lunes, 22 de octubre de 2018

Los límites de las herramientas automáticas

Muy interesante el artículo The Power (and Limits) of Automated Accessibility Testing:
For WCAG 2.0 AA conformance testing (the generally-accepted goal for accessibility compliance) automated tests represent only 10 percent of our test plan, 6 percent when you factor in tests across multiple browsers or screen readers.
Automation is a good way to tell if "something" is wrong, but it won't find all the compliance issues on a site, especially a complex one. There are only two WCAG 2.0 guidelines that we rely on automation alone to test: Page Titled and Parsing. All other guidelines may require manual review depending on the setup of your site.
What does automation miss? It's terrible at simulating keyboard and screen reader navigation, which may mean that a site passes automation but can't be used at all by someone with motor or visual disabilities. (We see that a lot.) Automation is terrible at telling what you can see when the site is zoomed. It can't tell where you need headers, or if a link has a clear enough description, or if you're moving around a navigation element that needs to be in a predictable place. Automation can't tell if you're relying on color to indicate something a color blind user won't be able to see. It's terrible with error messages, because it isn't entering anything into your forms. It won't tell you if your captcha makes your form impossible for a screen reader user to submit. Automation probably won't bother testing your site in a mobile view.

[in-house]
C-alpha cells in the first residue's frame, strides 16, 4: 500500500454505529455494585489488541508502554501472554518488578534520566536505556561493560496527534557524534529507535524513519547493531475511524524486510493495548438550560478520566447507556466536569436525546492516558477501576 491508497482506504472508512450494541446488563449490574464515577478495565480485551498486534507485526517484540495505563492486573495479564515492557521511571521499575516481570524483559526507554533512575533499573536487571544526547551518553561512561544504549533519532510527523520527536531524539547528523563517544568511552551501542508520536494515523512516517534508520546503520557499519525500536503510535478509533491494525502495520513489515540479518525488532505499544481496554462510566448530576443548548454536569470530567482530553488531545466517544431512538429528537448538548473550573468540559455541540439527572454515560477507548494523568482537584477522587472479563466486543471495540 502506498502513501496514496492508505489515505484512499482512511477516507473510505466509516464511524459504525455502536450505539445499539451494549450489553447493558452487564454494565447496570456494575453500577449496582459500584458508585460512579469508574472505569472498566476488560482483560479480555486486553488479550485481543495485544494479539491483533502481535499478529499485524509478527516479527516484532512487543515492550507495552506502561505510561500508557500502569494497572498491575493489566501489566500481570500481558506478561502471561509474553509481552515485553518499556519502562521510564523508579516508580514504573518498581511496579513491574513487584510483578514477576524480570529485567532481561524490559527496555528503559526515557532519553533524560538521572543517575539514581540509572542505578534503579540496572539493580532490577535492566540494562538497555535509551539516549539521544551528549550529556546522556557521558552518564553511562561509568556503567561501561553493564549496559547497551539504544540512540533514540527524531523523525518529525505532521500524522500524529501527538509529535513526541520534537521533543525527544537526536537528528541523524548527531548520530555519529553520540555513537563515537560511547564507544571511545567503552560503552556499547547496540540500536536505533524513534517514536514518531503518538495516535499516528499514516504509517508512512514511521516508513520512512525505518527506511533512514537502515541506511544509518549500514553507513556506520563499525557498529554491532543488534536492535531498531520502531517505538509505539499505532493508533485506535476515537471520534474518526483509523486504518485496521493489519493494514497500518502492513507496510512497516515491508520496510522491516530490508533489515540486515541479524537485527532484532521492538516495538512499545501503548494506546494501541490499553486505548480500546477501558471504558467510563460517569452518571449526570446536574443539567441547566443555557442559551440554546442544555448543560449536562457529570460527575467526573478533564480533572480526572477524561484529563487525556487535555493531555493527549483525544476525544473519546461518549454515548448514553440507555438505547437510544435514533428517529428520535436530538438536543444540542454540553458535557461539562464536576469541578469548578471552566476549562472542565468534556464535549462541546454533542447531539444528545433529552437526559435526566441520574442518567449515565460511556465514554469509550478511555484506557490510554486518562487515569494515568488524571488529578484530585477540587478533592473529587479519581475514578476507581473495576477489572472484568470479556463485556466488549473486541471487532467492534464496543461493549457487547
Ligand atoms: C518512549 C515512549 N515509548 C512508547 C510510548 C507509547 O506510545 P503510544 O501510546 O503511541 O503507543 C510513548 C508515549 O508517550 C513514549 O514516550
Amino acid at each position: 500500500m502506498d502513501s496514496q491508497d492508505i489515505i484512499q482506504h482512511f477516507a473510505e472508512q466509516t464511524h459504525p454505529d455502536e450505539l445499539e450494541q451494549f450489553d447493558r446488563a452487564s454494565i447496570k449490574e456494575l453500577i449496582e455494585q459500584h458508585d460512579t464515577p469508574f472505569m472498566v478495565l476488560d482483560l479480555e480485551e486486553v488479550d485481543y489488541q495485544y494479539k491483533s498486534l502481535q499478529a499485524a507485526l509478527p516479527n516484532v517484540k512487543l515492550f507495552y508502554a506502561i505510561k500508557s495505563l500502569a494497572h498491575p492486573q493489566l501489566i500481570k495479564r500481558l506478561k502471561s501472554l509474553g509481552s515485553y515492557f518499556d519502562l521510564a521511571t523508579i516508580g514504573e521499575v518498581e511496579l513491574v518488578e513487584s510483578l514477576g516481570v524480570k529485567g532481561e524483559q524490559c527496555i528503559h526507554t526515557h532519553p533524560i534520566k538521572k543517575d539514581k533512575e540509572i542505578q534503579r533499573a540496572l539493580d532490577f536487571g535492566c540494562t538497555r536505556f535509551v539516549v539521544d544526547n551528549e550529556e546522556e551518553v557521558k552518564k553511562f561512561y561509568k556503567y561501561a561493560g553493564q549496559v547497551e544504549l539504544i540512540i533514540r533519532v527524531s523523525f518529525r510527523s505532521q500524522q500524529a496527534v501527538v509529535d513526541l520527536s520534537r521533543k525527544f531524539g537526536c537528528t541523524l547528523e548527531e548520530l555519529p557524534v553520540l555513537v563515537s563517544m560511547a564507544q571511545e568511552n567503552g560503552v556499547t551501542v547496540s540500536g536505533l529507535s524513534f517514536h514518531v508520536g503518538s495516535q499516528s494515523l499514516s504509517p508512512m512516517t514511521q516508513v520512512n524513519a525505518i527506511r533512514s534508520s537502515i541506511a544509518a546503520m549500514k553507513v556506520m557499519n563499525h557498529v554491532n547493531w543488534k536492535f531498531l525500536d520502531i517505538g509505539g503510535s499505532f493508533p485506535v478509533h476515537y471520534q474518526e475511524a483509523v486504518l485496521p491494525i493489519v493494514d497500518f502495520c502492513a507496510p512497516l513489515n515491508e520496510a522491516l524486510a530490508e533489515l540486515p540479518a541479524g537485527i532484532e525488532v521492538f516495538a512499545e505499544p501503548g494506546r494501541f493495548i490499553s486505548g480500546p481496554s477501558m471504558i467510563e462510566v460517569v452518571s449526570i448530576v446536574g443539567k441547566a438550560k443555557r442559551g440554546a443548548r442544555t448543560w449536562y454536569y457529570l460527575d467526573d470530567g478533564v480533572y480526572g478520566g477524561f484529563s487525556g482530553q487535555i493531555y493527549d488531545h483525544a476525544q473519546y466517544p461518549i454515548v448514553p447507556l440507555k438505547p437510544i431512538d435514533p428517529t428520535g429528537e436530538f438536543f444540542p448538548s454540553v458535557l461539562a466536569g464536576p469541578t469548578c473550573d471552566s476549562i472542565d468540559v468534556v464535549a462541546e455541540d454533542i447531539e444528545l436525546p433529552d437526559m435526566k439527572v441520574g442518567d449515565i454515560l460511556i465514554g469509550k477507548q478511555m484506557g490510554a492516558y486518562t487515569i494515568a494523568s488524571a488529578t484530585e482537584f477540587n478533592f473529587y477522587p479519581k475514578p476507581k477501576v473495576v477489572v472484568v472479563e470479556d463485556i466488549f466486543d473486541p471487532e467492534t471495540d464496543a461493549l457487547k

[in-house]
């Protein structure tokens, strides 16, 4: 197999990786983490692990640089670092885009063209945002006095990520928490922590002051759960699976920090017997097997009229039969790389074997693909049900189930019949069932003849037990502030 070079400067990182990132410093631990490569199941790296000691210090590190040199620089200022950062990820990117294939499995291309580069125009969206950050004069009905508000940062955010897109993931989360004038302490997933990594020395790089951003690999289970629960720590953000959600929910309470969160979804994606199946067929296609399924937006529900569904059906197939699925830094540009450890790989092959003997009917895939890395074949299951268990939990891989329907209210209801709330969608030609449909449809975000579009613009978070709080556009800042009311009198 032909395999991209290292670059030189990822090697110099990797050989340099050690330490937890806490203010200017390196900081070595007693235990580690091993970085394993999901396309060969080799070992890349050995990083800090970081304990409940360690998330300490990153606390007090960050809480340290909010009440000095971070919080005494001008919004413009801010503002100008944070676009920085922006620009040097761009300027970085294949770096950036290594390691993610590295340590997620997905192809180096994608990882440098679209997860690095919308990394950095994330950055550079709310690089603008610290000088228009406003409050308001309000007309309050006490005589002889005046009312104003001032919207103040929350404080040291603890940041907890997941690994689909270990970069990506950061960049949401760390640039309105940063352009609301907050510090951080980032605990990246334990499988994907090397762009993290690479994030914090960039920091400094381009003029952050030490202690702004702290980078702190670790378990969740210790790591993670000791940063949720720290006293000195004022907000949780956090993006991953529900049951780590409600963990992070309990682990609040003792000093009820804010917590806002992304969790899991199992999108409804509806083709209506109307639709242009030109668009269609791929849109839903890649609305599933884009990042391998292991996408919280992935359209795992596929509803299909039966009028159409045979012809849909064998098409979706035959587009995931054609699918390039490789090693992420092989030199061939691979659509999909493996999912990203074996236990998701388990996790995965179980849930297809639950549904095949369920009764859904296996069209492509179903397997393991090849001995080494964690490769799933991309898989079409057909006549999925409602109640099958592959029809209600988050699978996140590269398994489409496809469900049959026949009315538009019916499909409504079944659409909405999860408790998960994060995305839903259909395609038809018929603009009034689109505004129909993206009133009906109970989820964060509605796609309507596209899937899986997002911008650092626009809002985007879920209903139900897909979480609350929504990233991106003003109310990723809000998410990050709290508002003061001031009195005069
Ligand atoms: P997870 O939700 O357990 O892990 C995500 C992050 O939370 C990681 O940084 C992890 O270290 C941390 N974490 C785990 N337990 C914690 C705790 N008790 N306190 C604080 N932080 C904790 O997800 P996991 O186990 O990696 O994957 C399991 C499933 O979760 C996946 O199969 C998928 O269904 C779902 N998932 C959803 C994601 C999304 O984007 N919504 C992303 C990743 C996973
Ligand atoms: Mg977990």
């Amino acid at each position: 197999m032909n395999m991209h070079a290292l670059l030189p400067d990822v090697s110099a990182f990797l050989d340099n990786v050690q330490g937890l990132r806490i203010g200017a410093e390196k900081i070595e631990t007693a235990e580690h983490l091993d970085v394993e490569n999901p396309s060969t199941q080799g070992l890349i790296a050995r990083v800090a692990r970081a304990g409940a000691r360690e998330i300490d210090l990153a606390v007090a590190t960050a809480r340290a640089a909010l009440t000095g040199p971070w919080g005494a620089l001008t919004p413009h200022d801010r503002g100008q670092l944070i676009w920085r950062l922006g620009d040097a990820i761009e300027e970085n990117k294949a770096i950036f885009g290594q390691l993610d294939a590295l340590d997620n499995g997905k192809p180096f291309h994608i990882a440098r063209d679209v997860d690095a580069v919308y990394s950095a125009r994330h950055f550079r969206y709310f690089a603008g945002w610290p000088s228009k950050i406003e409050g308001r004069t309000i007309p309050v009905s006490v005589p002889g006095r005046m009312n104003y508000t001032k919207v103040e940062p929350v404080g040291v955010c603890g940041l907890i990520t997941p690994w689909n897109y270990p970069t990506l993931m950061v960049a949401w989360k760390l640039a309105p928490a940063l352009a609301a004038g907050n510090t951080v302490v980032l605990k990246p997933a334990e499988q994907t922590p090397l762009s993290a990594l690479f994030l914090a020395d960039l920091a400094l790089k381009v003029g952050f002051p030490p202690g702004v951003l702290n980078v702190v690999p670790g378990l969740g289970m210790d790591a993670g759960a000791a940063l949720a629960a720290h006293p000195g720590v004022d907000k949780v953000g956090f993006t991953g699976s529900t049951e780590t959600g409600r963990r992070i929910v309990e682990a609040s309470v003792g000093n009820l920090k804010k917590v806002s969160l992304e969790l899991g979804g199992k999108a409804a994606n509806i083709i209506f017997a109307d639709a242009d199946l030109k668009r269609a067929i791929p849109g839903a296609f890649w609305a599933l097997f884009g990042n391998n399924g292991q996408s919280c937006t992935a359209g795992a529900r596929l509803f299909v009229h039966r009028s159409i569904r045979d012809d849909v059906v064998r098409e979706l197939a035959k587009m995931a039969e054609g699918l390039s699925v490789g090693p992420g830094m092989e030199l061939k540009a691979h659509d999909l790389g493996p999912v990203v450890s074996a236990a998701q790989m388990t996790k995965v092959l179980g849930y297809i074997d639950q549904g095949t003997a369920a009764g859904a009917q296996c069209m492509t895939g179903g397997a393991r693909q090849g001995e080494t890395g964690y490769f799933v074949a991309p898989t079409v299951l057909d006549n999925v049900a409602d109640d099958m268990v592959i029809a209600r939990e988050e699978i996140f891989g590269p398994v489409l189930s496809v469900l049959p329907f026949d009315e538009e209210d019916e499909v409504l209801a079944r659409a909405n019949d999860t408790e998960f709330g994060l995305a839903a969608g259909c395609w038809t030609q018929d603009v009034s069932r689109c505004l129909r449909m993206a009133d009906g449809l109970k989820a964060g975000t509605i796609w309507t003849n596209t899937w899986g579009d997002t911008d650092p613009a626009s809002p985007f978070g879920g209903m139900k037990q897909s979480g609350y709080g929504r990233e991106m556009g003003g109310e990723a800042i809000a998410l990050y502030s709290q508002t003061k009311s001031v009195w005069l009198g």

Automation should be your first attack. It's ours. But it's not enough. Don't trust anyone who tries to convince you it is. Double check the site with a free screen reader like VoiceOver or NVDA, tab through it with your keyboard, zoom in and see what happens. It’s the users of your site, not the robots, that need accessibility.

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